Plus, new details on the brutal killings of four Idaho college students. Investigators say two roommates who were home at the time are cooperating with police. The latest on this investigation.

And two days after ticked-off fans of Taylor Swift faced a Ticketmaster meltdown, a top senator is now accusing the company of abusing its market power.

Stay with us. You're live in the CNN NEWSROOM.



CABRERA: We have new details now on that missile that exploded inside Poland's borders.

CNN has learned that a team of Ukrainian investigators has arrived at the blast site. NATO, the U.S., Poland all continue to say the deadly blast likely came from Ukrainian air defenses.

Meanwhile, scenes like this inside Ukraine today, as Russia bombards power plants with new waves of missile attacks, knocking out electricity to about 40 percent of the country as the temperatures drop.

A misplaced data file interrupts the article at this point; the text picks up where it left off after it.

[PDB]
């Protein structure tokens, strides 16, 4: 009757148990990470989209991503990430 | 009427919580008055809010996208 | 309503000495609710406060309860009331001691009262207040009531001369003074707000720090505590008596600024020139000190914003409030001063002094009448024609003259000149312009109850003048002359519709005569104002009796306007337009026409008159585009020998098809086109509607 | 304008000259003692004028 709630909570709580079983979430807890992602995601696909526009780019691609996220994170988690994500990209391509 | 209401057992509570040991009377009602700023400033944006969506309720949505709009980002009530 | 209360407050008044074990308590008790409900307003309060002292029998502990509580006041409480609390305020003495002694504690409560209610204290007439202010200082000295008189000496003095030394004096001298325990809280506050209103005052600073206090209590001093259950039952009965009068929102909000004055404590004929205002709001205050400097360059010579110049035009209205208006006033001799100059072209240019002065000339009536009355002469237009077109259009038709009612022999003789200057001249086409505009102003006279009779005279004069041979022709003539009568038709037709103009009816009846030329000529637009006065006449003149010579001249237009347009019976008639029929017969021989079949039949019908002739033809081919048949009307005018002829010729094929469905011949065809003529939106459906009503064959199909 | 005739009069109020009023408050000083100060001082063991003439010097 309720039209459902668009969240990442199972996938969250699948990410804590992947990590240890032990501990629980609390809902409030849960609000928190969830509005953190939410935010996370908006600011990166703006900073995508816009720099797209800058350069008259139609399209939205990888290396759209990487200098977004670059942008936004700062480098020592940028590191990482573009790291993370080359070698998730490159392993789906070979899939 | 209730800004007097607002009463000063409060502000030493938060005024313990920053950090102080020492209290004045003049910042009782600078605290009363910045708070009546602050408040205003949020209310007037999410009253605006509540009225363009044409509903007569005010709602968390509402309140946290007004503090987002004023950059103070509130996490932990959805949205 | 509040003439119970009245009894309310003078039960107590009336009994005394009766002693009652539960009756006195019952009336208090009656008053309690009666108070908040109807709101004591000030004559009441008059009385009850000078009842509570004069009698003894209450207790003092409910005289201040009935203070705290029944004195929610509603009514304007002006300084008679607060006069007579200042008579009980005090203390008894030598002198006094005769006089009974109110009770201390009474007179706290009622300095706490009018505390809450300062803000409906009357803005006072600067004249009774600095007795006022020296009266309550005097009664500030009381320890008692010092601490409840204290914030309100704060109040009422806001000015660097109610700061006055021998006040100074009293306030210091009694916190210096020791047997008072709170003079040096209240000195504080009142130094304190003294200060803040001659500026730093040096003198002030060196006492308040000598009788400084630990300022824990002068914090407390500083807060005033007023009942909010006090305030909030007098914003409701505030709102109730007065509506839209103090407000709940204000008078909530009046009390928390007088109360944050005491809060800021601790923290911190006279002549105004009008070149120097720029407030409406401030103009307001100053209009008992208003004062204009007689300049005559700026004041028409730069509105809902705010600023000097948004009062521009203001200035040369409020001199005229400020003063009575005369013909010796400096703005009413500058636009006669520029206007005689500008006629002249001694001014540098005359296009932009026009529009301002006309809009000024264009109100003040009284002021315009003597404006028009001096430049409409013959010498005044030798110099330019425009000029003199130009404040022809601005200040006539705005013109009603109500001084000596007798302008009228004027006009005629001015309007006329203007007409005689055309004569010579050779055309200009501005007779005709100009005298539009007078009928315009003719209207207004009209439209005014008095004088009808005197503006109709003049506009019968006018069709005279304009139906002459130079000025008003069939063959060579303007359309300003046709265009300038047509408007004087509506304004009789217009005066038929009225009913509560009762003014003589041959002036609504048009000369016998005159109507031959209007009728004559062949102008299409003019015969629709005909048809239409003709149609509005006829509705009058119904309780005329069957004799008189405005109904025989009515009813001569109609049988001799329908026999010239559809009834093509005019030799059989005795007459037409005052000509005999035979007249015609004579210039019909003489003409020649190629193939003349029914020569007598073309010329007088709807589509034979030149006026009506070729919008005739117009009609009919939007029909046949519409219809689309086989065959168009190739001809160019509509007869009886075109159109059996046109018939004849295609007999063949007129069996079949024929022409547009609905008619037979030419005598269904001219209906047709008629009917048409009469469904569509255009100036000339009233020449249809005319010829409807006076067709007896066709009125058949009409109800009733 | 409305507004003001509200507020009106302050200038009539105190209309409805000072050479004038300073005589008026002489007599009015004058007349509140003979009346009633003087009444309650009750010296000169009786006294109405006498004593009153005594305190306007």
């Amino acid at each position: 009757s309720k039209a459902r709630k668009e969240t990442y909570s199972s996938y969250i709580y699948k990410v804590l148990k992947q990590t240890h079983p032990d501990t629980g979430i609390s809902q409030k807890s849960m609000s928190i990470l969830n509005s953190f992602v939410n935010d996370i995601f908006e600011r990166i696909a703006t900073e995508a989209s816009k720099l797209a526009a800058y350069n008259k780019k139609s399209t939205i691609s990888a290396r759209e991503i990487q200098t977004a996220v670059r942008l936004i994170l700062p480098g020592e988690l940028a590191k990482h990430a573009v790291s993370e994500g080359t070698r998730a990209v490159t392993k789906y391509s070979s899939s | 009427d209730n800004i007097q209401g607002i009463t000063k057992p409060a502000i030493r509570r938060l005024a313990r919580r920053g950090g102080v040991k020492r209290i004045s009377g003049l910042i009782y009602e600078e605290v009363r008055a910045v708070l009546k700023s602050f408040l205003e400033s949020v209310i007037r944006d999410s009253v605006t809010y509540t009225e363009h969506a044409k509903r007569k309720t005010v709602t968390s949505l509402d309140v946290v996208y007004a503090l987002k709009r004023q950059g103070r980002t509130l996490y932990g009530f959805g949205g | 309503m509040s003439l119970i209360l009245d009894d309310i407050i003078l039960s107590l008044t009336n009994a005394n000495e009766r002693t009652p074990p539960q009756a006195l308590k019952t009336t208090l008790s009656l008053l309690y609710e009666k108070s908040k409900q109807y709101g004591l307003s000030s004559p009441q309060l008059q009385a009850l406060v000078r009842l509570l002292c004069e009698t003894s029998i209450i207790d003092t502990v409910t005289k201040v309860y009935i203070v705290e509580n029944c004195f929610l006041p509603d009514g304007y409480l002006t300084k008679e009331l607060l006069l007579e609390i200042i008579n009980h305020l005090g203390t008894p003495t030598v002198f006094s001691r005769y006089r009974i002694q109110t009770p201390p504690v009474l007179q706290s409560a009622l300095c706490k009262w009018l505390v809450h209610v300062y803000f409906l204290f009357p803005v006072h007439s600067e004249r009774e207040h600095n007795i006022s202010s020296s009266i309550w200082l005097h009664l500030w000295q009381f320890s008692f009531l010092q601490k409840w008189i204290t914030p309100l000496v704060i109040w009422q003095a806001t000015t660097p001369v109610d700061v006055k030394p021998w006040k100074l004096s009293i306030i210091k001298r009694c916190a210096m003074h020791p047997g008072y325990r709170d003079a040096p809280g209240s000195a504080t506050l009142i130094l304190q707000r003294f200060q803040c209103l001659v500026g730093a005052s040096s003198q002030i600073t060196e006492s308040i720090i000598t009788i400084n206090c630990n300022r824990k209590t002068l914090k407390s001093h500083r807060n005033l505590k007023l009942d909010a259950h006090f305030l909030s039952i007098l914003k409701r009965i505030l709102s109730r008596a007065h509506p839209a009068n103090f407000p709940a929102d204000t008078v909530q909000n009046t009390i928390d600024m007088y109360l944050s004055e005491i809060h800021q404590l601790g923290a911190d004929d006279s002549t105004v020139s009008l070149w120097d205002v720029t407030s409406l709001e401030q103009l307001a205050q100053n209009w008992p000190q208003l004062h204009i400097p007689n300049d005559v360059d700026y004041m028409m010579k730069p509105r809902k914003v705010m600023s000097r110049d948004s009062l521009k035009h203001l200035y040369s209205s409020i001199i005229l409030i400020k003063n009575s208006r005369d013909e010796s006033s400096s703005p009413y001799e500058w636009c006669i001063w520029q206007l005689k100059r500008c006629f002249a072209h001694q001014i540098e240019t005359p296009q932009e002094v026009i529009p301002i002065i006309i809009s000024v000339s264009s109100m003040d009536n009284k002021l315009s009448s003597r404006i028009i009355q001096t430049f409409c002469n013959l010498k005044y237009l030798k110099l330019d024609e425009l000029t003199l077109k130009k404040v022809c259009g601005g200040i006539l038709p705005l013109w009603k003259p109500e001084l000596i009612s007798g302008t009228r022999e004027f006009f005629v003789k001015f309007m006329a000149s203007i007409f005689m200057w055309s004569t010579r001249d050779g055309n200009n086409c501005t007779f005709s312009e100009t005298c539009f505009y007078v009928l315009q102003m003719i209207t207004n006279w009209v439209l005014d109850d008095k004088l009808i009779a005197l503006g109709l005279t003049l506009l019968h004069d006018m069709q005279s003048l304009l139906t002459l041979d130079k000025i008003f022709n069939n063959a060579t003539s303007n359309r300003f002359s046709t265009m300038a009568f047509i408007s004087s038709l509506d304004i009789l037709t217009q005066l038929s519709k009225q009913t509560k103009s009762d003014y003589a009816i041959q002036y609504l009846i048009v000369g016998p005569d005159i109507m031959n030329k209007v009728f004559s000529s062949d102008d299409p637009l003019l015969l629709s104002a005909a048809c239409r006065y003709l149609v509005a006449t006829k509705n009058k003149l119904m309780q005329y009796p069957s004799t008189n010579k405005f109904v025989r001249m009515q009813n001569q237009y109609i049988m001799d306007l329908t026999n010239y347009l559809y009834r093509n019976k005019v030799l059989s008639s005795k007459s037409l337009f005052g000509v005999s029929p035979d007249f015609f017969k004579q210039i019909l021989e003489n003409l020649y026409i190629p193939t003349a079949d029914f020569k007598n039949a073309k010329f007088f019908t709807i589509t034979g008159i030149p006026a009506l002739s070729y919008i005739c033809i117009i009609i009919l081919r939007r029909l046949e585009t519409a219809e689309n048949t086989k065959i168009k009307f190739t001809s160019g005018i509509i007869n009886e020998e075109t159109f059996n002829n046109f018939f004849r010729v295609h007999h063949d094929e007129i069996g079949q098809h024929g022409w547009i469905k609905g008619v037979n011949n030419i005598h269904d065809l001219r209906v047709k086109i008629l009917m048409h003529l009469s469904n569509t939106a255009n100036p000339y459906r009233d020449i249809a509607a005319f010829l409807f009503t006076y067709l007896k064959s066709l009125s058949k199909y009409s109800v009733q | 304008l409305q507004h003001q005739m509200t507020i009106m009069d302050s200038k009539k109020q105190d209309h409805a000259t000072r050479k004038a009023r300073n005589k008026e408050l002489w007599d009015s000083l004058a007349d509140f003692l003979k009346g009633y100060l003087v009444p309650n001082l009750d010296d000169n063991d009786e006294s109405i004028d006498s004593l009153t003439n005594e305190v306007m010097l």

CNN's Nic Robertson is live in Kyiv.

Nick, we keep hearing from the U.S. and allies that no matter who fired that missile that hit Poland, Russia is to blame. Does Russia face any repercussions if it's their fault?

NIC ROBERTSON, CNN INTERNATIONAL DIPLOMATIC EDITOR: Ukraine would certainly like to see them face repercussions.

President Zelenskyy has been pushing for full accountability, whether it be war crimes or acts like this. Zelenskyy himself has said, look, we don't know what happened. We don't know what happened. There needs to be an investigation. The world doesn't know what's happened.

But he said: Of this, I'm sure, that there was a Russian missile. We did fire our air defenses. So, Zelenskyy is very clearly saying that his air defenses were shooting at a Russian missile. He has made that very clear. But he's also made very clear over time that Russia should be held accountable, whether it's for the killings in Bucha, the rapes and all the other war crimes that every time territory is regained from Russian control we hear so much about.